Make a difference, then a profit: building startups that do social good

Port-au-Prince food bank

A cursory glance through the top apps in the Apple App Store or Android Market reveal solutions to a variety of first world problems – from shopping dilemmas and cooking catastrophes to simply too much free time. But with so much technology out there to make our lives easier and more entertaining, what about some that address real problems, like a solution for world hunger, an app for purifying water, or a tool that gives a voice to those who have been silenced?

With 1.7 billion people around the globe living in absolute poverty, 2 billion living under censorship and 6 million children dying of hunger every year, we have some real demands to meet. The numbers are grave, the challenges immense, and yet many of the most capable minds in Silicon Valley are focused not on solving real problems, but on … games; not on impacting those who desperately need aid, but on being number one in the App Store; and not on making a difference, but on turning a profit.

It’s time we took a cue from innovators such as the duo behind MobiCrops, an app aimed at eradicating world hunger. New Jersey Institute of Technology graduate students Daniel Boston and Manoop Talasila developed the app as a tool to enable farmers around the world to communicate better, therefore improving their efficiency for planning and growing crops for those most in need.

“Our first goal is usually to solve the problem, not make money,” the students said.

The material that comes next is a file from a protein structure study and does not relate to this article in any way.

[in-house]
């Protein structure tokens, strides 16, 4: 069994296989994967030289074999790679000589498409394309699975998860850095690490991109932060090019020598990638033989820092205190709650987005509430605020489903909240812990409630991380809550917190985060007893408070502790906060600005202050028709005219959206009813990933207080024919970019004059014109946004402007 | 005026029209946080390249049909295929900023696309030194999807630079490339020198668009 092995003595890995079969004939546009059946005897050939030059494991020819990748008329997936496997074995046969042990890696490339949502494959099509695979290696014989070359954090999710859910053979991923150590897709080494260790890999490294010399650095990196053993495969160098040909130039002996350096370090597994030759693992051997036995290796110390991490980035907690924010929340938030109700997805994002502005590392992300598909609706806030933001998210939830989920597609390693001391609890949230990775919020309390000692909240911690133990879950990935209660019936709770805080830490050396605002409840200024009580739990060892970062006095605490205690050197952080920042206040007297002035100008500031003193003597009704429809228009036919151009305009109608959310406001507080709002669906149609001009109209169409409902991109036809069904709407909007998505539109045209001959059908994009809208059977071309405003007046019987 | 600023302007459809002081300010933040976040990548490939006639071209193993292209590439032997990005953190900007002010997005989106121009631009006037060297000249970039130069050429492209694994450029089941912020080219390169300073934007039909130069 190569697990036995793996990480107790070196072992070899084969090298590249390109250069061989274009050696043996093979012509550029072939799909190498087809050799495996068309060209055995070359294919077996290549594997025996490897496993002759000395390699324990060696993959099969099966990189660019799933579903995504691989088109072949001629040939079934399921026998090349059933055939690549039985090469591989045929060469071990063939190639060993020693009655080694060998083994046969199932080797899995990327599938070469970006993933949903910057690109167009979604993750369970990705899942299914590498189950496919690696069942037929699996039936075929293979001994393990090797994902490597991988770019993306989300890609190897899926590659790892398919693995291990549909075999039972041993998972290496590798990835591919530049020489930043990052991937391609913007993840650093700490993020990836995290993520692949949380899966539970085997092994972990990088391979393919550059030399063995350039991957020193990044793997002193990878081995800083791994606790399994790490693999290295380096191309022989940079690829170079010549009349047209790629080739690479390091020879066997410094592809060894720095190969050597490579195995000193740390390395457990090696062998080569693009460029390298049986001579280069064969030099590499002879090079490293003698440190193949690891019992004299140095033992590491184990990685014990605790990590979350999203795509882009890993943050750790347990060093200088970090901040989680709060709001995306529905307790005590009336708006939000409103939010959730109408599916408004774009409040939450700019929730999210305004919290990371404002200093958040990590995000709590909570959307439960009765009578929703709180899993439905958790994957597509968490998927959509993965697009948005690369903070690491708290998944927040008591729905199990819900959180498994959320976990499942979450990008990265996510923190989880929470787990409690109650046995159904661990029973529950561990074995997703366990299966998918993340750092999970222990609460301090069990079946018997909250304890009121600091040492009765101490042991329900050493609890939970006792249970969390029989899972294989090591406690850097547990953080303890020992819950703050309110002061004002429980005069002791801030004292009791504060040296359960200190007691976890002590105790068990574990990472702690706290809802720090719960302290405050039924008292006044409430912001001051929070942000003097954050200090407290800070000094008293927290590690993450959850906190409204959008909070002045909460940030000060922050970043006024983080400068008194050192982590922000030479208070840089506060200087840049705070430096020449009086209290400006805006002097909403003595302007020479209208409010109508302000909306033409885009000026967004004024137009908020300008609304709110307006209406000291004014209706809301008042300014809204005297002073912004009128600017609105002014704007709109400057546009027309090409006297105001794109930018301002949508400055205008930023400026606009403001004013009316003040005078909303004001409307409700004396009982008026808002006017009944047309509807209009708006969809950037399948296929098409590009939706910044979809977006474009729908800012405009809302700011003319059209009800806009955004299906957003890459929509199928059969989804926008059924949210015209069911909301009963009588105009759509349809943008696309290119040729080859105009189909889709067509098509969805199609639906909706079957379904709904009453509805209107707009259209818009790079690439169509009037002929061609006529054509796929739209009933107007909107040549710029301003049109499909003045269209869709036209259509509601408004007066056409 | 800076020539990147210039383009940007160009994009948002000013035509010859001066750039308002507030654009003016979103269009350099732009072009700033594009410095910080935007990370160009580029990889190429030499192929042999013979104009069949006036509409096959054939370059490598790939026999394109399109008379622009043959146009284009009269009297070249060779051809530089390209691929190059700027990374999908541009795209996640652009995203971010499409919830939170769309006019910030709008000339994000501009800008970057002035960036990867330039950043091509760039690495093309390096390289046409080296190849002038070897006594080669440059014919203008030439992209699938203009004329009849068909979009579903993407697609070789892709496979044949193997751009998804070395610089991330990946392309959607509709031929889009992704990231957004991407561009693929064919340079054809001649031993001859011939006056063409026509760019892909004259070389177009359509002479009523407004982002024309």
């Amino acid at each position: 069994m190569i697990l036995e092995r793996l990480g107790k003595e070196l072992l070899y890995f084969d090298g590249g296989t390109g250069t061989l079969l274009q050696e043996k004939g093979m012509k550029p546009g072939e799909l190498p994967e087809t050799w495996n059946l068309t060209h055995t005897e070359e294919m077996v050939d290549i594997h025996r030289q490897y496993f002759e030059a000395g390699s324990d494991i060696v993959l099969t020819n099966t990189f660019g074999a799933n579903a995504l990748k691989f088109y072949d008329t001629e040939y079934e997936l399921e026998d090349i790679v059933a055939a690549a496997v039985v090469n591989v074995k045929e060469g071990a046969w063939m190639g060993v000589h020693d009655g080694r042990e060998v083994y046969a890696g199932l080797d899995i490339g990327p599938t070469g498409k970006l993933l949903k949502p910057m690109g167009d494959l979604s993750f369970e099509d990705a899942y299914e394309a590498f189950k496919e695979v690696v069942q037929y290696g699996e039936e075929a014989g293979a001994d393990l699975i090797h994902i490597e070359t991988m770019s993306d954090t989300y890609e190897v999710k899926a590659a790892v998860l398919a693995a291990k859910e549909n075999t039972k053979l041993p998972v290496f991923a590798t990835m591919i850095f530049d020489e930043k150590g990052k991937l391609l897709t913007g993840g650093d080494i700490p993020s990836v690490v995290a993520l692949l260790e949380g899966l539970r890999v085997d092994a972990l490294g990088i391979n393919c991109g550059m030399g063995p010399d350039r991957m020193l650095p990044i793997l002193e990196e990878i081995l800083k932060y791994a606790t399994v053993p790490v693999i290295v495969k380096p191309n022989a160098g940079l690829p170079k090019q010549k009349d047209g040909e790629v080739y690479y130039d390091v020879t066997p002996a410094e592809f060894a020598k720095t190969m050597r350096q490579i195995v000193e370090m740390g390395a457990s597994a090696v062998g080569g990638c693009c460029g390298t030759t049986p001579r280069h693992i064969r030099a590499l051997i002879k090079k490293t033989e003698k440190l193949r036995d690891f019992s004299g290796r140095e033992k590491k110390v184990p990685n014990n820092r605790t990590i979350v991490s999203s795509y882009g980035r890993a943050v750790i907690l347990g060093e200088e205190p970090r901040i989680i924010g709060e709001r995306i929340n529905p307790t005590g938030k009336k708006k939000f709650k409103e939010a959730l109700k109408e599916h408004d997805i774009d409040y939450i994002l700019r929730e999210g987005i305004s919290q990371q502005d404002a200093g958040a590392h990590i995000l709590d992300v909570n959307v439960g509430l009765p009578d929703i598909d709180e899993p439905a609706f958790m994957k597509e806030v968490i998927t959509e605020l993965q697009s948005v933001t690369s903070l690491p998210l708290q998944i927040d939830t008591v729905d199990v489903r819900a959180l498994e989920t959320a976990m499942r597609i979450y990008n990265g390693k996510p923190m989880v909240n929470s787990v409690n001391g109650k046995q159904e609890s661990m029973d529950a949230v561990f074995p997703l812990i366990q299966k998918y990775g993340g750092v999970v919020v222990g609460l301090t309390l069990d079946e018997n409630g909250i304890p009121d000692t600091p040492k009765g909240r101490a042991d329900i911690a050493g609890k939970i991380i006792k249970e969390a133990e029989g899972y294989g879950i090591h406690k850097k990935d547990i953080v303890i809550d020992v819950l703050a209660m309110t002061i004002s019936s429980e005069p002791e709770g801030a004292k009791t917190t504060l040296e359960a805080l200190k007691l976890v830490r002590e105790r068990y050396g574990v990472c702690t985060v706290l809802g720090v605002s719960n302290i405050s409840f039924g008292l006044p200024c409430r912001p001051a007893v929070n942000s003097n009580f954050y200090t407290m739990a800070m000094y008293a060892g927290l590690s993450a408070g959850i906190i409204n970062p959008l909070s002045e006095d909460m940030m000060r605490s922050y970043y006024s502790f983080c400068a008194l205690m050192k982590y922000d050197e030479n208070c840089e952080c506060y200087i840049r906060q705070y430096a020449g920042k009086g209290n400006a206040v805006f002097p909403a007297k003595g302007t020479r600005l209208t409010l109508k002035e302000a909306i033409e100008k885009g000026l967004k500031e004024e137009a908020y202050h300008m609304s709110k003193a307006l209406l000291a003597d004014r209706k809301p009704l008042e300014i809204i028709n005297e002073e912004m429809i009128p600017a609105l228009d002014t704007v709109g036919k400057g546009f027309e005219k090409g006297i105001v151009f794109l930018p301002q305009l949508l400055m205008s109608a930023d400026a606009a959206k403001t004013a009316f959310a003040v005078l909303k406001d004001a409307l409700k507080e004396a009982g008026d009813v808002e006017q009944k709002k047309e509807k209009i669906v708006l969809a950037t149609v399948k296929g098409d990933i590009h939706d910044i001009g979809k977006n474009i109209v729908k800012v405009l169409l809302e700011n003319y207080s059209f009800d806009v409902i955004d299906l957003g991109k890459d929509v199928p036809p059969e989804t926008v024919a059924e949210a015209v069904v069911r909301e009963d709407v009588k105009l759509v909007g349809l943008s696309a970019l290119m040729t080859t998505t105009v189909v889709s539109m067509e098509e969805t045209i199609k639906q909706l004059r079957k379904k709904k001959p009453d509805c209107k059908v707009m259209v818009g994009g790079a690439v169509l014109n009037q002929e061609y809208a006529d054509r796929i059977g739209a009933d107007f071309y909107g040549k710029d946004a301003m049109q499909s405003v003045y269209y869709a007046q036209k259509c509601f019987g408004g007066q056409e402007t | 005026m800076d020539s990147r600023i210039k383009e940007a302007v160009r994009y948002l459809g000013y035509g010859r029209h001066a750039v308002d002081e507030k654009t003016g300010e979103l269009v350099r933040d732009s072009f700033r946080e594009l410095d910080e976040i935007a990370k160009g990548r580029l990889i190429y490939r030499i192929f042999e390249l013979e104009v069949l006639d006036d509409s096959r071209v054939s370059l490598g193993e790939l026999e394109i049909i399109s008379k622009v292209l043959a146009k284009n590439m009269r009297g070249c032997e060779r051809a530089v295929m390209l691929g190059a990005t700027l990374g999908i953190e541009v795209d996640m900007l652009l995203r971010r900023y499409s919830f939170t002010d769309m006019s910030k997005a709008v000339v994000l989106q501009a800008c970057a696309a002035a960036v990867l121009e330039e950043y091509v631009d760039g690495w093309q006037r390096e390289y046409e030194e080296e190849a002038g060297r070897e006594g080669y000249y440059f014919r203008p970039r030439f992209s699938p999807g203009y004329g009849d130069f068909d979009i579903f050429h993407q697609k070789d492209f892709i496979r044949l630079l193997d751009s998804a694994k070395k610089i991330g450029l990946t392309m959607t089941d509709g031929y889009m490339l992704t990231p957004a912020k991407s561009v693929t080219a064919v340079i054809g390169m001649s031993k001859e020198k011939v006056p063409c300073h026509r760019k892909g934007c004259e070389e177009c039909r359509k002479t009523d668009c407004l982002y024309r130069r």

It’s this mentality that should serve as our guide as we launch start-ups and build business plans. The world doesn’t need another mind-numbing game. It needs solutions like the ones the NJIT students devised. Once you identify a true problem and develop a means for addressing it, the money will come.

One of my heroes is Nobel Peace Prize winner Muhammad Yunus, the founder of Grameen Bank which provides microcredit loans to the poor. What started as a $27 loan from his own pocket to help 42 impoverished, Bangladeshi women turned into a viable business model that inspired similar efforts across the world. As they say, “do well by doing good.”

My childhood friend and I decided to follow that mantra when we created a tool called Hotspot Shield to help people stay safe and private online and, more importantly, gain access to blocked content in areas of the world where information is either scarce or heavily censored. From where we stood, freedom of speech and access to uncensored information is a basic human right, one we often take for granted here in the U.S. Over the years, the tool took on a life of its own, most recently helping a million Egyptians communicate, rally behind a common cause and ultimately overthrow a corrupt dictator. First came the idea, and then the profits.

The opportunities for business that do social good are endless, and we’re seeing a new breed of entrepreneur emerge to bring these ideas to life.

Just take a look at Better World Books, which has donated millions to global literacy initiatives since launching in 2002. Based in Indiana, the company is a reminder that innovation is springing up outside the typical tech zones. A shining embodiment of the “triple bottom line” – positive impact on environment, community involvement and engagement and sustainable, responsible business practices – Better World’s impact has skyrocketed almost as quickly as its revenues. The company took in $55 million in 2011 and donated close to 5 million books.